Since we have already covered the 30’s, now it’s time to take a look at the most iconic films of the 40’s. Here, we’ll gather 5 classics that forever have stayed in our minds has some of the best and most influential movies ever. It can be because of ground-breaking techniques, the subject that the film touched or because of its glamour.
Ready for the journey? Here we go!
CHECK OUT THIS GEM: The 5 Most Iconic Films of the 30’s
Number 1: Casablanca, Michael Curtiz (1942)
Set in the early stages of the World War II , this film beautifully tells the story of Rick Blaine (played by Humphrey Bogart) who owns a nightclub in Casablanca. Rick uses his nightclub as a haven for refugees that seek to obtain illegal letters that allow them to escape to the United States of America. All is going well until a visit from his ex-lover and her husband arrive, which brings him complications and heartbreak.
Casablanca is a very successful film, and that is proven by the amount of awards it has own. Awards that include 3 Oscars, for Best Picture, Best Director and Best Writing, Screenplay.
Domestic box office for Casablanca is around $2.8 million.
Number 2: The Great Dictator, Charlie Chaplin (1940)
A parody story of the Holocaust, Charlie Chaplin plays both Adenoid Hynkel (Adolf Hitler) and a Jewish barber, that tries to avoid persecution from Hynkel and his regime of hatred. The film is also immensely well known for its final speech. A change of views for Hynkel.
In the Academy Awards of 1940, The Great Dictator was nominated for 5 Oscars, including Best Picture and Best Actor in a Leading Role.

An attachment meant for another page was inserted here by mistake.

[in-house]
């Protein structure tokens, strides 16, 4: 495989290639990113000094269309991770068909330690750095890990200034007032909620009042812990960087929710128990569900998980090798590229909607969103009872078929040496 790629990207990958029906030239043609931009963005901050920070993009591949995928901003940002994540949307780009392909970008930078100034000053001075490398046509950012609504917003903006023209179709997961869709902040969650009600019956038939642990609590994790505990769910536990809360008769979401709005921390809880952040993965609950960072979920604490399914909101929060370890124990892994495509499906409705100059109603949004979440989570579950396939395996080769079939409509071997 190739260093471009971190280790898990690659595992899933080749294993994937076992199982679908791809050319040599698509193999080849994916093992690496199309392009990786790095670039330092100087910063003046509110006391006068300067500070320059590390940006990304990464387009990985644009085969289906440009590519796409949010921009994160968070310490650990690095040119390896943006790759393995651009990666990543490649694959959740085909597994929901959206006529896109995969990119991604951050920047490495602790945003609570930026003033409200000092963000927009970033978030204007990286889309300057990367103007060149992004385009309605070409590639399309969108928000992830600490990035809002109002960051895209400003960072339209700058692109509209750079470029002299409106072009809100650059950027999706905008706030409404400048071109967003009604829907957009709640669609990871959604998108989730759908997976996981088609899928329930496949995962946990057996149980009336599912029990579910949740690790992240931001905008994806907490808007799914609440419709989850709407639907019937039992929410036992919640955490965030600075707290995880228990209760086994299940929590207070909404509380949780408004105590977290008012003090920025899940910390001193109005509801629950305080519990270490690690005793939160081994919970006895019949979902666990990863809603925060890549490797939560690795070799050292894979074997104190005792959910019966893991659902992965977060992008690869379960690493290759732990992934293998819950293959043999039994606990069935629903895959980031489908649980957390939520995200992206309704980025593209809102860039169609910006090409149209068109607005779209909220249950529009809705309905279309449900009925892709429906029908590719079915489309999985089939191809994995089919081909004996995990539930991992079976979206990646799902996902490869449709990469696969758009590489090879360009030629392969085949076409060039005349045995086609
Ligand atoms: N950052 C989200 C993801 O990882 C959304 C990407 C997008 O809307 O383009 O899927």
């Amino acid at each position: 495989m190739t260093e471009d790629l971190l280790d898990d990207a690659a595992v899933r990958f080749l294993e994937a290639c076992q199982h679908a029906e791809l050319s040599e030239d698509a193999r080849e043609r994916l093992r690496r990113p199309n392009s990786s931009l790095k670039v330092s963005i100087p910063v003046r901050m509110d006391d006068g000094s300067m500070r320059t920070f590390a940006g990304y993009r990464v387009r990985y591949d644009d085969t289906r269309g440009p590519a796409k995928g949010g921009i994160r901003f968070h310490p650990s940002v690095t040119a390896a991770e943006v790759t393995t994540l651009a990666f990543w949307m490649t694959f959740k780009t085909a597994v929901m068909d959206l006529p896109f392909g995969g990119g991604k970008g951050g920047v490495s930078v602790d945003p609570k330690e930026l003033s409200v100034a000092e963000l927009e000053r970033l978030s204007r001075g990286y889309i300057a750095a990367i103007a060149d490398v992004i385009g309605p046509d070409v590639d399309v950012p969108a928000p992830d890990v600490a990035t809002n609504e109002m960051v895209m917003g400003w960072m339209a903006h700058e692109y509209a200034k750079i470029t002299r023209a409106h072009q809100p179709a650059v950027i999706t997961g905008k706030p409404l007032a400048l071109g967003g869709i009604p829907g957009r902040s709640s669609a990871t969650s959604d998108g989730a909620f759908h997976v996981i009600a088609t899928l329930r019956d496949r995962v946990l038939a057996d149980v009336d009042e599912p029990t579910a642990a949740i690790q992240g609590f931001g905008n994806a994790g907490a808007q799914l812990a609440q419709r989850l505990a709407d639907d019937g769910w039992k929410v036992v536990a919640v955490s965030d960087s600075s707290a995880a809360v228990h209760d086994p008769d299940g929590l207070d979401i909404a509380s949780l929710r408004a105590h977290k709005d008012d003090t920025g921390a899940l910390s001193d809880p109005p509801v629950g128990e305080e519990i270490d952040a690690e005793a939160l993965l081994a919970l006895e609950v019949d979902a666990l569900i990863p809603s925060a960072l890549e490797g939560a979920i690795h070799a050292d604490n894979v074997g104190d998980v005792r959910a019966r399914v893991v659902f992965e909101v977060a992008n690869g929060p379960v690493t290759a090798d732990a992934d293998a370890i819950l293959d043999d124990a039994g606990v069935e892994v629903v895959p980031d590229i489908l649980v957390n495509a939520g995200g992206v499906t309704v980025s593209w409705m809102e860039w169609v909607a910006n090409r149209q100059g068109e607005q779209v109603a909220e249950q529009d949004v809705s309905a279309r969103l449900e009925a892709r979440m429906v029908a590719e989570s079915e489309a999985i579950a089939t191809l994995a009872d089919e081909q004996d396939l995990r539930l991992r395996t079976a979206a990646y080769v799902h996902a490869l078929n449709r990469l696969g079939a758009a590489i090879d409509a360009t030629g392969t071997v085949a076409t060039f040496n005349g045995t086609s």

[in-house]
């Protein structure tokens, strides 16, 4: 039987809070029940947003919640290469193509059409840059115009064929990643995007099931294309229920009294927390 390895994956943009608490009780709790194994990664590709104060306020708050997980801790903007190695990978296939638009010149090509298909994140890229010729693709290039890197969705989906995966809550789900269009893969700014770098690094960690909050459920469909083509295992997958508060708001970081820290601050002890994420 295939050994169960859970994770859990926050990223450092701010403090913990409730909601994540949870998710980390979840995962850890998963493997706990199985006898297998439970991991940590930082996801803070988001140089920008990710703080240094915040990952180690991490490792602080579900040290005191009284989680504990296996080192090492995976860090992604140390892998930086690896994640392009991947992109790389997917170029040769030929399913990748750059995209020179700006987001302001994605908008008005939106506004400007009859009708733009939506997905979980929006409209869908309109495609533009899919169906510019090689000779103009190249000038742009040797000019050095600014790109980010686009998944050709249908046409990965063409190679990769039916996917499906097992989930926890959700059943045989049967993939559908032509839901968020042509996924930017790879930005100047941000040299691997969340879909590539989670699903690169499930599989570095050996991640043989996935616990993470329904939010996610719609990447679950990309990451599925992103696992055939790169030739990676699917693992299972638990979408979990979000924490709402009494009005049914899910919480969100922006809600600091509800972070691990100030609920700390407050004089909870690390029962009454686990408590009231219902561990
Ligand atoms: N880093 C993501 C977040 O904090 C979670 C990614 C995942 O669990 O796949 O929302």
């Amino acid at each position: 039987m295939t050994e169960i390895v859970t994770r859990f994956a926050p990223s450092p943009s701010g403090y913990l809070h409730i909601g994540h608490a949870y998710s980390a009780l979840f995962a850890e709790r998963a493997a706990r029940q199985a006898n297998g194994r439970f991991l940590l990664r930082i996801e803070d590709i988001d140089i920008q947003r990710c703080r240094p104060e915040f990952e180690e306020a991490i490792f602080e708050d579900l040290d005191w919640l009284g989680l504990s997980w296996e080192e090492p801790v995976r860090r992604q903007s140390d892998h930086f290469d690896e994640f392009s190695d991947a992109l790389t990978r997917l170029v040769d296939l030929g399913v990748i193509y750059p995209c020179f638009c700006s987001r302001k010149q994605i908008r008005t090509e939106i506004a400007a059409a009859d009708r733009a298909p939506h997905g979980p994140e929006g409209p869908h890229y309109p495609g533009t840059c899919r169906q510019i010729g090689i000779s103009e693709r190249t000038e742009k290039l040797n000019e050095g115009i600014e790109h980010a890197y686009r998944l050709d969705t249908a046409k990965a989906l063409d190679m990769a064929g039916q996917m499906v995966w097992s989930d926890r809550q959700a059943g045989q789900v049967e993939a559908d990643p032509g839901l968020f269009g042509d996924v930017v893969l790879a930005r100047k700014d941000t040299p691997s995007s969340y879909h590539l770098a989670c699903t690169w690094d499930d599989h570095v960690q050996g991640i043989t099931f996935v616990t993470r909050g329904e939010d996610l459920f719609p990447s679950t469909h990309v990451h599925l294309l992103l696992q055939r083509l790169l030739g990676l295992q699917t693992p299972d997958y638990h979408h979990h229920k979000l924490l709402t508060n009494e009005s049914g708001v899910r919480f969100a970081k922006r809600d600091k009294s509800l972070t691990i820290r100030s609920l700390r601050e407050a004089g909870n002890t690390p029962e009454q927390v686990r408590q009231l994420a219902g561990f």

$5 million was the box office revenue of the movie.
Number 3: Pinocchio, Norman Ferguson (1940)
It’s so magical and simple: a puppet that comes to live, and must prove himself worthy enough to become a real boy!
Also in the 1941 Academy Awards, Pinocchio won 2 Oscars, one for Best Music Original Song (“When You Wish Upon a Star”) and Best Music Original Score.
Released in the 9th of February 1940, Domestic Gross Sales were just shy of $85 million.
Number 4: Citizen Kane, Orson Wells (1941)
Following the passing of Charles Foster Kane, a millionaire newspaper tycoon, a group of reporters try to decipher what his very last word means: “Rosebud”. The movie also depicts Kane’s life for the public, showing viewers his rise to fame and, how he eventually fell from the top of the world, whilst investigating the meaning of “Rosebud”.
Out of the 14 total nominations the movie got, it won 10. In those 10, an Academy Award for Best Writing Original Screenplay is included.
Total Domestic Gross Sales for the movie are north of $1.5 million.
Number 5: Bambi, James Algar (1942)
This is the story of a baby deer that, at his birth, is hailed as the “Prince of the forest”. As he is growing up, he is making new friends and learning the skills needed to survive in the forest. Then, he finds love. Until the day comes where hunters come around and Bambi must be strong and brave like his father, and lead the other deer to safety.
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The worldwide loved animated movie was nominated for a total of 11 awards, having won 5. In the nominations are included 3 Academy Awards for Best Sound Recording, Best Music Original Song ( for “Love is a song”) and Best Music Scoring of a Dramatic or Comedy Picture.
Lifetime Worldwide Gross Sales for the movie round the incredible amount of $270 million which, today would be valued at an unbelievable $4 billion.
And, those are it.
Think there are movies that should have been included, but weren’t? Reach out to us, and let us know
“…Here’s looking at you, kid.”
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